Long Distance Competition/Ultracycling, Randonneuring and Endurance Cycling Do you enjoy centuries, double centuries, brevets, randonnees, and 24-hour time trials? Share ride reports, and exchange training, equipment, and nutrition information specific to long distance cycling. This isn't for tours, this is for endurance events cycling

Time to buy. Tire questions?

Reply

Old 12-15-17, 09:46 AM
  #1  
gif4445
Senior Member
Thread Starter
 
gif4445's Avatar
 
Join Date: Oct 2012
Location: Kearney NE
Posts: 381

Bikes: Specialized Diverge, Volagi Liscio, LHT, Trek 1.2, Specialized Roubaix Elite

Mentioned: 0 Post(s)
Tagged: 0 Thread(s)
Quoted: 59 Post(s)
Time to buy. Tire questions?

Thought I would direct this question first at the long distance crowd, as that's the type of cycling I focus on.

I've been using 700 x 28 Armadillo Nimbus tires for the last few go arounds. LBS stocks these. Good puncture resistant tires. At least I have been happy with them in that department, as we are in goat head country. Get about 3500 miles before the flats kick in. Wondering if there is a better choice for me. Looking at Continental Grand Prix. Maybe less rolling resistance? Wondering how they compare puncture wise? Anybody have some experience along these lines? Any other recommendations?
gif4445 is offline  
Reply With Quote
Old 12-15-17, 11:59 AM
  #2  
IK_biker
old fart
 
Join Date: Dec 2007
Location: PA-US
Posts: 379
Mentioned: 1 Post(s)
Tagged: 0 Thread(s)
Quoted: 119 Post(s)
In the last 6-7 years I have entirely shifted to fatter tires for my distance riding.
The narrowest tire I run on rides longer than 60 miles is 38 mm. Zero desire to use anything smaller, after having spent some 45 years riding 19-25 mm tires.
There are plenty fast tires in the fat category, many of them made somewhat puncture-resistant, including tubeless.
IK_biker is offline  
Reply With Quote
Old 12-15-17, 01:26 PM
  #3  
kingston 
Jedi Master
 
kingston's Avatar
 
Join Date: Sep 2014
Location: Lake Forest, IL
Posts: 2,214

Bikes: http://stinkston.blogspot.com/p/my-bikes.html

Mentioned: 22 Post(s)
Tagged: 0 Thread(s)
Quoted: 856 Post(s)
If I had your bikes I would run the widest compass tires that would fit on the volagi & roubaix, marathon plus on the LHT, and michelin pro4 endurance on the trek.
kingston is offline  
Reply With Quote
Old 12-15-17, 02:13 PM
  #4  
gif4445
Senior Member
Thread Starter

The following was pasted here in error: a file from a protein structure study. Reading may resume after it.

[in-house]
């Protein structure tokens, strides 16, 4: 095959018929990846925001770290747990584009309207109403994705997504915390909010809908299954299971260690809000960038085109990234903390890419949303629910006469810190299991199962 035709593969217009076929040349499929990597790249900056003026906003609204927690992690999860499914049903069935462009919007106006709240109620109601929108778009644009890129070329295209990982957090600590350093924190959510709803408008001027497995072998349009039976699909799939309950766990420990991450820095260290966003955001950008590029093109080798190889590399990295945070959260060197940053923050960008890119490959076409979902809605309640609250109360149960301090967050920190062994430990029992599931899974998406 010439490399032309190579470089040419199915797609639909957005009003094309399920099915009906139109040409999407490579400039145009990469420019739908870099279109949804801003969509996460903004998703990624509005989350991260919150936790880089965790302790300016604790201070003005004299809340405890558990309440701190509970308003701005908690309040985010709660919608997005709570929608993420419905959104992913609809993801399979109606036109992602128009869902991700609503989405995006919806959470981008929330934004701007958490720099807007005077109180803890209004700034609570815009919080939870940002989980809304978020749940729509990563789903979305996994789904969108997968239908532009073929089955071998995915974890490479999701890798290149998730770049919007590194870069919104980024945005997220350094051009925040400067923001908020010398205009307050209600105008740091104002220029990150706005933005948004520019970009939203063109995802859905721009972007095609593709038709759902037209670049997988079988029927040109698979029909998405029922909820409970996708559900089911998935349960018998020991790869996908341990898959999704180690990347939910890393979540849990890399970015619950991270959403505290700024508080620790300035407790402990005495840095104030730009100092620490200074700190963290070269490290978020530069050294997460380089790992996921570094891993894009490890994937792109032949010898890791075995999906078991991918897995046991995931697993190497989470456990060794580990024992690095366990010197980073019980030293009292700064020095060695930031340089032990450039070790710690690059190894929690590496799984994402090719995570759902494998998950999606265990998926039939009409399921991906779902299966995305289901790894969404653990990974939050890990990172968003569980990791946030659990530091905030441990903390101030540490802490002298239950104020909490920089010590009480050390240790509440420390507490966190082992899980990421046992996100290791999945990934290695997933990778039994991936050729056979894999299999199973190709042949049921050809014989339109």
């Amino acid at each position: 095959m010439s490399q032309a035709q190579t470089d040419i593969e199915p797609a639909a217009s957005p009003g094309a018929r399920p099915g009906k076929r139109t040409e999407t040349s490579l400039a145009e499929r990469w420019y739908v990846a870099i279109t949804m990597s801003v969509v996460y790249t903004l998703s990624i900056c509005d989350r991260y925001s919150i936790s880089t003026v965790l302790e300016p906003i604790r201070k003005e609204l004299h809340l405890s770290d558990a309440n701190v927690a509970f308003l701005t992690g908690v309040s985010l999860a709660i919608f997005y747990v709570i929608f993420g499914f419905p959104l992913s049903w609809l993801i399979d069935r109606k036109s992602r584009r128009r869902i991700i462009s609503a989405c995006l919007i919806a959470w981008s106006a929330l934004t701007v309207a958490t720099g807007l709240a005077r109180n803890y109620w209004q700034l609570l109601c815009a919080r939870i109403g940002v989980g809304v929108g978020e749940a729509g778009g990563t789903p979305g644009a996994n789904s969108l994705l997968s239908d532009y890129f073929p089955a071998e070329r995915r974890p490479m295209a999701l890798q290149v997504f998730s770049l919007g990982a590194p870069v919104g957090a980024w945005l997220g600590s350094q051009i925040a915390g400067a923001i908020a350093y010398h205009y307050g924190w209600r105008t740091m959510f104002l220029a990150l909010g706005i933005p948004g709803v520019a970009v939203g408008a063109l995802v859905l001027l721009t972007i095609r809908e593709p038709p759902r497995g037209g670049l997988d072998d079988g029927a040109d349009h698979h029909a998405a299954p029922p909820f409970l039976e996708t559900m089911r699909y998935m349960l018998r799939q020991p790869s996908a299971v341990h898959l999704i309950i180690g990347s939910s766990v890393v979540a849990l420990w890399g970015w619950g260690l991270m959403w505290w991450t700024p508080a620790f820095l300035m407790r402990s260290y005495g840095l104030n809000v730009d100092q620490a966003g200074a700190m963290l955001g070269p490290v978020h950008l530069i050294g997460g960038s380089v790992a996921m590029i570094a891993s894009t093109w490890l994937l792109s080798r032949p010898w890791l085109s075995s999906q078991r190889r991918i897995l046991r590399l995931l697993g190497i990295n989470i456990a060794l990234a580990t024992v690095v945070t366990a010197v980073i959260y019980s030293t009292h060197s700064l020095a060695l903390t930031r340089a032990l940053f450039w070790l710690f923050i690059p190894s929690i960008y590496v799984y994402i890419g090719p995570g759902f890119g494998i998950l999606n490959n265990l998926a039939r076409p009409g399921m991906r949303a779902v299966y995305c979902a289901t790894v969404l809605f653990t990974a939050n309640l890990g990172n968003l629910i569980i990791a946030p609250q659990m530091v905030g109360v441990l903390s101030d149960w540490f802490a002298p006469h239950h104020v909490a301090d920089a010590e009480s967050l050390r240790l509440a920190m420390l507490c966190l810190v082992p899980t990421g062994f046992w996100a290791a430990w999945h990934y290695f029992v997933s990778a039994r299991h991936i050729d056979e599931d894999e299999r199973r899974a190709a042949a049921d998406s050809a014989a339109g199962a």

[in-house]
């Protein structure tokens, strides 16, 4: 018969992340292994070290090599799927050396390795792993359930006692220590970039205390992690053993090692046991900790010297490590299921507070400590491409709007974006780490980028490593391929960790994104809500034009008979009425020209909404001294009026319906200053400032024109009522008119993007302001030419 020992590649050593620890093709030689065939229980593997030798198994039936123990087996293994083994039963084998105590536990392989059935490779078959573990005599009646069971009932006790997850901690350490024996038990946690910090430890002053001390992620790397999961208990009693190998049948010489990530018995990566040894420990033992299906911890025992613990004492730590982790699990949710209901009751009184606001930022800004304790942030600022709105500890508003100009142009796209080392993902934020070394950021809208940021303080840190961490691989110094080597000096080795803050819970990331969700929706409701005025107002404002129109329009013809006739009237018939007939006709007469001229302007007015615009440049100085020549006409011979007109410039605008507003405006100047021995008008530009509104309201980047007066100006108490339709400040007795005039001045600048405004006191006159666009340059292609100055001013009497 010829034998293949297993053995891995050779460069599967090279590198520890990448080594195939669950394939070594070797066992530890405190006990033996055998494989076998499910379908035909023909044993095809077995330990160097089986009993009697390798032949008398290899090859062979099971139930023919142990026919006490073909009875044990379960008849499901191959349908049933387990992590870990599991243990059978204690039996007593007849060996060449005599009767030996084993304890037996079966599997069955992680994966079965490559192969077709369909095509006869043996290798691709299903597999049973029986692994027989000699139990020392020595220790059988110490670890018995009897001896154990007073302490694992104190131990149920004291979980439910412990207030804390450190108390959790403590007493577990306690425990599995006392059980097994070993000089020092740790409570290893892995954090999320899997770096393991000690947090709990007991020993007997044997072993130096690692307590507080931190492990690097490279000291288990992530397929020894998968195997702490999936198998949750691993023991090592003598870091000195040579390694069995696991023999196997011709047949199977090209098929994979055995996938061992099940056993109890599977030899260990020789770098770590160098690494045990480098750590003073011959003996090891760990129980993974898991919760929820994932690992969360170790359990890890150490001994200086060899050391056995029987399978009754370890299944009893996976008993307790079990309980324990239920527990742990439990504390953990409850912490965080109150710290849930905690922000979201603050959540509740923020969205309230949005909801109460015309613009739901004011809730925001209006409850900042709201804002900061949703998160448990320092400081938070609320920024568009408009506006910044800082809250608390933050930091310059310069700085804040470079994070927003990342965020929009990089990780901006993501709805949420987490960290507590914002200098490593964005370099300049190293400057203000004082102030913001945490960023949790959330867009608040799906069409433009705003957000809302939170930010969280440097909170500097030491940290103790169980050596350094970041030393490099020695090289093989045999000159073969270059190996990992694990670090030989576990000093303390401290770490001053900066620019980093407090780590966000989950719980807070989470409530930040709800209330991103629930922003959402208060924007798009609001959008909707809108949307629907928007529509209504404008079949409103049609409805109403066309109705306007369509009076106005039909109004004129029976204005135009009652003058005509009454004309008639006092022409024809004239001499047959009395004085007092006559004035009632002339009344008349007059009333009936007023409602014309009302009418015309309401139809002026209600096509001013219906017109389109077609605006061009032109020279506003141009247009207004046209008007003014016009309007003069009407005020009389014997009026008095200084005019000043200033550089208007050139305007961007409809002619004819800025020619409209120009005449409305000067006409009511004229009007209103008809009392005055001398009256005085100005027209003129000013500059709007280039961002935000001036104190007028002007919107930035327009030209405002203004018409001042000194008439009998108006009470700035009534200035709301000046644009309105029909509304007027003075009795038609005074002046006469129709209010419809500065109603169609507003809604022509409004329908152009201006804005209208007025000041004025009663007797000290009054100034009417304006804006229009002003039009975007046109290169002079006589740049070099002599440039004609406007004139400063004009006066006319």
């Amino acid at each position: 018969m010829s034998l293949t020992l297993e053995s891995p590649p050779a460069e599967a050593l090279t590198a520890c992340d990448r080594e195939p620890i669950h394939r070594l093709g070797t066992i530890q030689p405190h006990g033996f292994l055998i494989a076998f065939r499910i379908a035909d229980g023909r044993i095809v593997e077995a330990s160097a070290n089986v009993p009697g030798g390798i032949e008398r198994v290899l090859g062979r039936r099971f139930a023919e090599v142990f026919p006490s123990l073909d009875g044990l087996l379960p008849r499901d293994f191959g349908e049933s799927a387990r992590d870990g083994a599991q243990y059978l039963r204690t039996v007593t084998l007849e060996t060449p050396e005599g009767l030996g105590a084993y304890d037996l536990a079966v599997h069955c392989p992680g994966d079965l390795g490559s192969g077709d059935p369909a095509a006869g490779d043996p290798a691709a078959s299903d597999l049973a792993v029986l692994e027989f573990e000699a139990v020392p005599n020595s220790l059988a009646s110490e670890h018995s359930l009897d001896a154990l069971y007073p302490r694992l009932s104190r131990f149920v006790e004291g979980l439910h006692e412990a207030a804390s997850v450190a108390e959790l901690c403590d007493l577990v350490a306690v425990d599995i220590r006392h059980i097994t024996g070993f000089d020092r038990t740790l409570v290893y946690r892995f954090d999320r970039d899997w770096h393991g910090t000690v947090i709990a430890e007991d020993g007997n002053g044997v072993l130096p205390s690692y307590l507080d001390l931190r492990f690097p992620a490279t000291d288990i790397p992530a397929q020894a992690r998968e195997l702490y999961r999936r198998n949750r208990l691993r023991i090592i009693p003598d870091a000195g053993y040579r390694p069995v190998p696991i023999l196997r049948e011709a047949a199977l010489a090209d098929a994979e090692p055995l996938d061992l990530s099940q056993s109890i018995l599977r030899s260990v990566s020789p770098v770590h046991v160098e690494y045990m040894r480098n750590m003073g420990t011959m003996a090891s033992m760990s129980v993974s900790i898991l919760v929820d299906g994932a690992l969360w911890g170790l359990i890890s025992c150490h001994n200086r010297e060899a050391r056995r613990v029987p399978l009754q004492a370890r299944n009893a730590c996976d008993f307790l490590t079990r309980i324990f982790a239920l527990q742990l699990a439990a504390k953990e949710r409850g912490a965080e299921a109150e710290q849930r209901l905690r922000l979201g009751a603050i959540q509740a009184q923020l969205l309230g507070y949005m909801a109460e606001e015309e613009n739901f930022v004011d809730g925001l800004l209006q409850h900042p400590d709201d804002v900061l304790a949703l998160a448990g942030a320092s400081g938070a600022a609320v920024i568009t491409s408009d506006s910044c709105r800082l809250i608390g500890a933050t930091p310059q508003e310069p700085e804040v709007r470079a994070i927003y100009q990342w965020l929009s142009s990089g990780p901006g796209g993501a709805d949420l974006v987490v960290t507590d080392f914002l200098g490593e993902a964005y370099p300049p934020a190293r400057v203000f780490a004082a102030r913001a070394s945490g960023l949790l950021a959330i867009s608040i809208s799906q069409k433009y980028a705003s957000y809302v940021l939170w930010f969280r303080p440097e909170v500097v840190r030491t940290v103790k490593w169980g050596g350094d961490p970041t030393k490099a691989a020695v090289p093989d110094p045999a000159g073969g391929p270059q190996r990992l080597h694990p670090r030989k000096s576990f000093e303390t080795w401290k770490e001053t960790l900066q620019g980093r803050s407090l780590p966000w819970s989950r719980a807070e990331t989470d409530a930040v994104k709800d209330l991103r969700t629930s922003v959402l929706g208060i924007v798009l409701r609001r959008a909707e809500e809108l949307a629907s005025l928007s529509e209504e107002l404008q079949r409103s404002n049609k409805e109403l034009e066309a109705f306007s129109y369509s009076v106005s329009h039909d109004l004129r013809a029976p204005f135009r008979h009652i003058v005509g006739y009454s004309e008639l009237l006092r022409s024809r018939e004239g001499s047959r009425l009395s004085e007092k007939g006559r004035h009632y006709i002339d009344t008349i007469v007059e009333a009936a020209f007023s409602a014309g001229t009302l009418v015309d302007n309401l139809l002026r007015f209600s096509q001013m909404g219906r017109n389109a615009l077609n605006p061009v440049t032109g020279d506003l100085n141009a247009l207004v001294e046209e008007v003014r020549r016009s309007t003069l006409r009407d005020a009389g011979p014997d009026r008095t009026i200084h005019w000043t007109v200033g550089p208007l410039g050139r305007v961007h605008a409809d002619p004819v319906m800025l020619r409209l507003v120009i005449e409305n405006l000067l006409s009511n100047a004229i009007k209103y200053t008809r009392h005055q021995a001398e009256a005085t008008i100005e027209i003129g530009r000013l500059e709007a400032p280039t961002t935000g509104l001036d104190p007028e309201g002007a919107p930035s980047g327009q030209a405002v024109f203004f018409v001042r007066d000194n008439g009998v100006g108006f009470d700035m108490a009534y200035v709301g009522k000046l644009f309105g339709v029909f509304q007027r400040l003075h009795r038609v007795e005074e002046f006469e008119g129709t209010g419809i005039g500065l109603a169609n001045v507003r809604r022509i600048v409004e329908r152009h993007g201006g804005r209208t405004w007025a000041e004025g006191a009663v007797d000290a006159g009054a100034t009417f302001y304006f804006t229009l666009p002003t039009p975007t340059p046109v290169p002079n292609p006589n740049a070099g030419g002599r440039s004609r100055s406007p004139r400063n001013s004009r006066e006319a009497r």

gif4445's Avatar
 
Join Date: Oct 2012
Location: Kearney NE
Posts: 381

Bikes: Specialized Diverge, Volagi Liscio, LHT, Trek 1.2, Specialized Roubaix Elite

Mentioned: 0 Post(s)
Tagged: 0 Thread(s)
Quoted: 59 Post(s)
Originally Posted by kingston View Post
If I had your bikes I would run the widest compass tires that would fit on the volagi & roubaix, marathon plus on the LHT, and michelin pro4 endurance on the trek.
Should have mentioned that currently, the Volagi is my distance bike of choice. 28's are the limit. As is usual, I've been looking at N +1, either a new Roubaix or Diverge. Future shock and able to run wider tires. Roubaix to 32 and Diverge up to 42 or whereabouts I believe.
gif4445 is offline  
Reply With Quote
Old 12-17-17, 07:42 PM
  #5  
gif4445
Senior Member
Thread Starter
 
gif4445's Avatar
 
Join Date: Oct 2012
Location: Kearney NE
Posts: 381

Bikes: Specialized Diverge, Volagi Liscio, LHT, Trek 1.2, Specialized Roubaix Elite

Mentioned: 0 Post(s)
Tagged: 0 Thread(s)
Quoted: 59 Post(s)
Originally Posted by IK_biker View Post
In the last 6-7 years I have entirely shifted to fatter tires for my distance riding.
The narrowest tire I run on rides longer than 60 miles is 38 mm. Zero desire to use anything smaller, after having spent some 45 years riding 19-25 mm tires.
There are plenty fast tires in the fat category, many of them made somewhat puncture-resistant, including tubeless.
This is an interesting topic. Can you tell me what your experiences have been? Is it an age related deal or just the realization that fatter doesn't equal increased rolling resistance? Or a comfort tradeoff,etc?
gif4445 is offline  
Reply With Quote
Old 12-18-17, 11:47 AM
  #6  
IK_biker
old fart
 
Join Date: Dec 2007
Location: PA-US
Posts: 379
Mentioned: 1 Post(s)
Tagged: 0 Thread(s)
Quoted: 119 Post(s)
Originally Posted by gif4445 View Post
This is an interesting topic. Can you tell me what your experiences have been? Is it an age related deal or just the realization that fatter doesn't equal increased rolling resistance? Or a comfort tradeoff,etc?


Comfort, in order to be able to sustain long hours of performance, and do the same the next day, and the day after...
Decided to try wide tires after I read Jan Heine's research results back in the day, and while I do not subscribe to most of his marketing hogwash, my own experiences match his results - supple tires in 38 or even 42 mm are plenty fast for my purposes. And give me the chance of being comfortable on forest roads, which are ~30% of my riding.


Not age-related, as I am still quite young @58. I still catch up to the young bucks on the local university team when I want to while ascending.
And totally demolish them on descents...
IK_biker is offline  
Reply With Quote
Old 12-18-17, 12:45 PM
  #7  
Carbonfiberboy 
just another gosling
 
Carbonfiberboy's Avatar